Shooting swans - a modern tale
According to mythology, a swan will sing beautifully and mournfully just before it dies.
It’s the origin of the phrase “a swan song” – the final gesture before retirement or death.
It’s not true: swans don’t call out this way. But the romantics among us might wish they did, if only to warn us of the nature of the birds' passing.
For newly published research has revealed that swans are still frequently being shot, and in some number.
And they are being shot illegally, it’s important to point out, as swans have been protected by national and international legislation throughout their ranges since the mid 20th Century.
Data has been collected showing how many Bewick’s and whooper swans, two migratory species that overwinter in the UK and the Irish Republic, have been peppered with shotgun pellets.
Let’s talk numbers.
First up, the Bewick’s swan, a large migratory bird that flies into the UK and the Irish Republic each winter from Scandinavia and arctic Russia.
Between the winters of 1970/71 and 2008/09 when the sampling of this species was done, 31.2% of live surveyed birds were found to be carrying shotgun pellets.
For the larger whooper swans which fly in from northwest Europe and Iceland, the sampling was done between 1988/89 and 2007/08.
Of live whooper swans surveyed, 13.6% had been shot at least once in the past and survived.
So almost one in three Bewick’s swans, and more than one in eight whooper swans had been fired upon, and hit, at some point in their lives.
These figures were obtained by Julia Newth, Martin Brown and Eileen Rees of the Wildfowl and Wetlands Trust (WWT) at Slimbridge, Gloucestershire, and have just been published in the journal Biological Conservation.
The research team trapped live swans at different sites in the UK and x-rayed their bodies, to reveal the presence of gun shot (in their tissues, not gizzards, confirming they weren’t eaten by the birds).
The data reveals what proportion of sampled swans survived a shooting – it doesn’t say anything about the number of swans that didn’t make it.
“With such high levels of wounding, it follows that many birds are probably killed by shooting,” says the WWT.
Also, swans that survive a shooting aren’t out of the proverbial woods. Research shows swans, geese and ducks that have survived a shooting still tend to die younger, on average, perhaps due to the injury or trauma.
Now let’s talk history.
Swans in the UK once faced a significant threat from another type of lead shot.
When foraging for grit, which the birds use to break down food, they used to inadvertently ingest lead weights favoured by anglers. Strong circumstantial evidence suggested these weights poisoned large numbers of swans.
Since the use of these weights was restricted in 1987, populations of mute swans (which tend to live in the UK year round) have increased significantly.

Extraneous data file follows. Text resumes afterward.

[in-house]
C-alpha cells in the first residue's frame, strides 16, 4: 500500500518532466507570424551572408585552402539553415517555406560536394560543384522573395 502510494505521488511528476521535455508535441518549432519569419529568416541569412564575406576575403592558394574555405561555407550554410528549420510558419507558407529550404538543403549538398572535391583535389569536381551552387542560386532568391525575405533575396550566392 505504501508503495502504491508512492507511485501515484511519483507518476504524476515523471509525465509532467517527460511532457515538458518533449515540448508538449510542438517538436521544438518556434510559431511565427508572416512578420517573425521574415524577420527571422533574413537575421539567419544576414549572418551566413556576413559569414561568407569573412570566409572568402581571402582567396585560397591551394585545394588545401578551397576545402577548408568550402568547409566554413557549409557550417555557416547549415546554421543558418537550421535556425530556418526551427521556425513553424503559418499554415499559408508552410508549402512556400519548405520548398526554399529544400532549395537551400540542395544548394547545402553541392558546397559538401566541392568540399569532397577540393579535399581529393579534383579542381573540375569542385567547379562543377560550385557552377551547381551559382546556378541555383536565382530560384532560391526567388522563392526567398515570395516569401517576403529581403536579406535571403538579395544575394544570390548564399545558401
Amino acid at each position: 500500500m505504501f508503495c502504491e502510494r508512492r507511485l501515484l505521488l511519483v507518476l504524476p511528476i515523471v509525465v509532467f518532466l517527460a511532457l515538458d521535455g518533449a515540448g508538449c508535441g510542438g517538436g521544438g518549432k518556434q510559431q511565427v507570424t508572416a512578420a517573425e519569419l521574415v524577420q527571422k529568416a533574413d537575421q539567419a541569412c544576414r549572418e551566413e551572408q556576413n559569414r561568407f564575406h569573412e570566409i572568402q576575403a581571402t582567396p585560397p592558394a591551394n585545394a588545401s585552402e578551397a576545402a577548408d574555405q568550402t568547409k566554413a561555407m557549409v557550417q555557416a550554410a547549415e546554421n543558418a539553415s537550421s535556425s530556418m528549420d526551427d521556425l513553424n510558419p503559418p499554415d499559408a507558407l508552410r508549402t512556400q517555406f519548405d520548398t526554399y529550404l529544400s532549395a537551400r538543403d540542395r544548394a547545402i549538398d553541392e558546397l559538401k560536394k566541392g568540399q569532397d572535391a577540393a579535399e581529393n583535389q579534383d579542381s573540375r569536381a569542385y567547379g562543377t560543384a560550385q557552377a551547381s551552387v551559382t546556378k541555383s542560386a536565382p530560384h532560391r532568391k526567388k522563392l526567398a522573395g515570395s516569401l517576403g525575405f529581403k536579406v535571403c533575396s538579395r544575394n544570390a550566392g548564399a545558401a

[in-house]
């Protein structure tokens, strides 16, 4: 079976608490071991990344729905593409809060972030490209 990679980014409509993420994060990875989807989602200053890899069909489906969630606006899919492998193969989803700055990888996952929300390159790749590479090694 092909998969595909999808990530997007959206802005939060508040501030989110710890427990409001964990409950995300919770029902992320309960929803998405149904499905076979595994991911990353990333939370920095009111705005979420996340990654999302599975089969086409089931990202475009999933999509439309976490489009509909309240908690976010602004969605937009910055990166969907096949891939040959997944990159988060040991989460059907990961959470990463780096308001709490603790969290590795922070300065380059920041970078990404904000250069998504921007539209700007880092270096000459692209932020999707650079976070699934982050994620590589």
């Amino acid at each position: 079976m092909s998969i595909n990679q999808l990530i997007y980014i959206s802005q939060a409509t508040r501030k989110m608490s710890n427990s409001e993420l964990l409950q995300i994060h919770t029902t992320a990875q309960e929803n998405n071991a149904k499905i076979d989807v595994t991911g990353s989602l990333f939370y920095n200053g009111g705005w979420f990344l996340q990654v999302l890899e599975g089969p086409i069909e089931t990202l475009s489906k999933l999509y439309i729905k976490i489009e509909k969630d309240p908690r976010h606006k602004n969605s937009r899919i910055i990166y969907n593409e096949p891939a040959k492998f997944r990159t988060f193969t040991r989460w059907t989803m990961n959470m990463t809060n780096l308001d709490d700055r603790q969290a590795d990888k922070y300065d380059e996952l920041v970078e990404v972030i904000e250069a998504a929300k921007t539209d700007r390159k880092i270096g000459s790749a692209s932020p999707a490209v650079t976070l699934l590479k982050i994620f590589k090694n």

That threat is now receding, as to a degree is the threat from hunters with guns, perhaps due to the influence of legislation. Bewick’s and whooper swans have long been protected from hunting throughout their migratory ranges (since 1885 in Iceland, 1954 in the UK, 1964 in Russia and 1976 in the Irish Republic).
For example, the WWT’s data shows that, over time, the proportion of sampled Bewick’s swans found with shot in their bodies has declined, from a peak of 39% in the 1980s to almost 23% in the 2000s.
But that suggests that, even today, around one in four living Bewick’s swans arriving on our shores has been shot and survived.
Also, there is no such decline in the proportion of whooper swans suffering the same: 14% of those x-rayed in the late 1980s contained shot compared to 13% in the past decade.
It is not clear where the swans were shot. There is evidence they are shot throughout their ranges: Bewick’s swans have been found shot dead in Estonia and Russia while shot whooper swans have been recovered in Iceland, France and the Irish Republic.
A higher proportion of Bewick’s swans are thought to be shot due to the fact they migrate longer distances, with more of it occurring over land, whereas the whooper swans’ shorter migration is mainly over open ocean.
But they are clearly being shot in the UK too.
A number of adult swans had a greater number of pellets in their bodies when sampled a second time in the same winter in the UK, showing they had been shot in this country. News organisations have also reported swans being shot in Somerset, Nottinghamshire
and North Tyneside.
Swans have always been poached. They also become entangled in fishing gear, can hit power lines and be affected by freshwater pollution.
But perhaps these pressures are reasons to take more notice of the fact that swans are still being shot, illegally, in relatively large numbers.
Worldwide, mute swan populations are healthy, and are growing in the UK. Cygnet season is upon us, as over the next six weeks baby mute swans begin hatching in wetlands around the UK. The arrival of these cygnets should ensure another generation of one of Britain’s largest and most impressive birds.
Globally, whooper swan numbers appear stable. However, Bewick’s swan numbers have fallen steadily since the mid-1990s. Doing more to enforce the hunting bans is one way to help arrest their decline.
A swan song may be a mythical act. But shooting swans is a very real gesture, one that the WWT feels compelled to make a noise about.